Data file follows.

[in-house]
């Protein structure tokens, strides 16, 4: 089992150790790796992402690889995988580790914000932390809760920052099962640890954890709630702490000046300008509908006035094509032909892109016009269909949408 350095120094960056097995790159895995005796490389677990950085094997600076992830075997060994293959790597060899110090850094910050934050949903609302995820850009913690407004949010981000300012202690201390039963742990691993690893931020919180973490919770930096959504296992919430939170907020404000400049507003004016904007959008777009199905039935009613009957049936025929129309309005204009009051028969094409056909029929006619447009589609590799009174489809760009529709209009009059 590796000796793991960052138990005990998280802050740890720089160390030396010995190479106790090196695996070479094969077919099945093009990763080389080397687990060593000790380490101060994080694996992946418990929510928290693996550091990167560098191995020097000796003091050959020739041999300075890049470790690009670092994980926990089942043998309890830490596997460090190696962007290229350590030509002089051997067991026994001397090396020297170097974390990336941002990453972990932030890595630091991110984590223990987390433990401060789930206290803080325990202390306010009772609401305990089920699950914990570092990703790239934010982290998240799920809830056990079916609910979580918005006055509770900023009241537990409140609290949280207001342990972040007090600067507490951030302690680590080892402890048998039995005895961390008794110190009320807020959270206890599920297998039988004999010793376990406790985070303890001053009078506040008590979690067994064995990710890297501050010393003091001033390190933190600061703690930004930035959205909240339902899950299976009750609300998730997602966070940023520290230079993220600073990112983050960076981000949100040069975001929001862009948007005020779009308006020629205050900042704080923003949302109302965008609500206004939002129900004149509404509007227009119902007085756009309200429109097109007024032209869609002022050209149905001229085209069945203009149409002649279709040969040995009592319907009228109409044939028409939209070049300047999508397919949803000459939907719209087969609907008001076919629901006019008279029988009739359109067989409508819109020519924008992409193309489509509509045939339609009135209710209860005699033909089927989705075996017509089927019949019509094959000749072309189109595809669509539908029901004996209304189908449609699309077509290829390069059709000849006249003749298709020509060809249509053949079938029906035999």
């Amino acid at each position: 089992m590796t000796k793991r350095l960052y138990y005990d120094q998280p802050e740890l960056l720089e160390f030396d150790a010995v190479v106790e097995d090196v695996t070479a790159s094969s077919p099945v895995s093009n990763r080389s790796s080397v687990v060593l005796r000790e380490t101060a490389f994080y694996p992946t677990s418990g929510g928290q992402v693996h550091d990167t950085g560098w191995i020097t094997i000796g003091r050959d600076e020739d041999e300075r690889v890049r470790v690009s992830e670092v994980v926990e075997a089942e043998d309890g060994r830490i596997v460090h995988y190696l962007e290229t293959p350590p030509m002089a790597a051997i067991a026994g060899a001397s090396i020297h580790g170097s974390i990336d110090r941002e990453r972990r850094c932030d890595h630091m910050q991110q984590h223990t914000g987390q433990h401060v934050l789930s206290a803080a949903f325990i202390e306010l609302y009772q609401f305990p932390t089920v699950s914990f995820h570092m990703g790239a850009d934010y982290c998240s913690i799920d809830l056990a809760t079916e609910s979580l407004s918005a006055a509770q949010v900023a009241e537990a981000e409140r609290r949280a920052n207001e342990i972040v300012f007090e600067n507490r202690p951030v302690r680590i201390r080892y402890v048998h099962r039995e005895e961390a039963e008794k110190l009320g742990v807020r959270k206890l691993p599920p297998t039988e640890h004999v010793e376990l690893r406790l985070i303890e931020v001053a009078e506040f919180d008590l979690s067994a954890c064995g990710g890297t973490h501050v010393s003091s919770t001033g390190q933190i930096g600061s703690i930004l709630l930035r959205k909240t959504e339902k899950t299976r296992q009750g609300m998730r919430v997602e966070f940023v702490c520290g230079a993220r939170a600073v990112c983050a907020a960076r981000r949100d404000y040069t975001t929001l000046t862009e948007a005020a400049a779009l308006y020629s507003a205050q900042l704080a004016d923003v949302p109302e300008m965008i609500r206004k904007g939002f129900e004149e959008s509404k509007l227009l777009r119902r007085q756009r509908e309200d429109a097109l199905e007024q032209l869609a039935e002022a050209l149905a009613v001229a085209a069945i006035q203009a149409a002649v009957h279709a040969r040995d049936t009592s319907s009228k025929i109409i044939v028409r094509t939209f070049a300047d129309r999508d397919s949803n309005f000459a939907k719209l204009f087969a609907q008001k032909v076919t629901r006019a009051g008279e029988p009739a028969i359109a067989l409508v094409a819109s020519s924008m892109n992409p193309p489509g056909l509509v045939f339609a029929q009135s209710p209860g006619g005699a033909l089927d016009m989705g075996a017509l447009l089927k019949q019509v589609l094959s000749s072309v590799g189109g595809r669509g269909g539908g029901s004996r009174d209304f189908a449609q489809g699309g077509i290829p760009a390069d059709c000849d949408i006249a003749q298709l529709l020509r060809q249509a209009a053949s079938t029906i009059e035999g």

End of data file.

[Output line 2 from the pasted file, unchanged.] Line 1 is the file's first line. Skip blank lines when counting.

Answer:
């Protein structure tokens, strides 16, 4: 089992150790790796992402690889995988580790914000932390809760920052099962640890954890709630702490000046300008509908006035094509032909892109016009269909949408 350095120094960056097995790159895995005796490389677990950085094997600076992830075997060994293959790597060899110090850094910050934050949903609302995820850009913690407004949010981000300012202690201390039963742990691993690893931020919180973490919770930096959504296992919430939170907020404000400049507003004016904007959008777009199905039935009613009957049936025929129309309005204009009051028969094409056909029929006619447009589609590799009174489809760009529709209009009059 590796000796793991960052138990005990998280802050740890720089160390030396010995190479106790090196695996070479094969077919099945093009990763080389080397687990060593000790380490101060994080694996992946418990929510928290693996550091990167560098191995020097000796003091050959020739041999300075890049470790690009670092994980926990089942043998309890830490596997460090190696962007290229350590030509002089051997067991026994001397090396020297170097974390990336941002990453972990932030890595630091991110984590223990987390433990401060789930206290803080325990202390306010009772609401305990089920699950914990570092990703790239934010982290998240799920809830056990079916609910979580918005006055509770900023009241537990409140609290949280207001342990972040007090600067507490951030302690680590080892402890048998039995005895961390008794110190009320807020959270206890599920297998039988004999010793376990406790985070303890001053009078506040008590979690067994064995990710890297501050010393003091001033390190933190600061703690930004930035959205909240339902899950299976009750609300998730997602966070940023520290230079993220600073990112983050960076981000949100040069975001929001862009948007005020779009308006020629205050900042704080923003949302109302965008609500206004939002129900004149509404509007227009119902007085756009309200429109097109007024032209869609002022050209149905001229085209069945203009149409002649279709040969040995009592319907009228109409044939028409939209070049300047999508397919949803000459939907719209087969609907008001076919629901006019008279029988009739359109067989409508819109020519924008992409193309489509509509045939339609009135209710209860005699033909089927989705075996017509089927019949019509094959000749072309189109595809669509539908029901004996209304189908449609699309077509290829390069059709000849006249003749298709020509060809249509053949079938029906035999």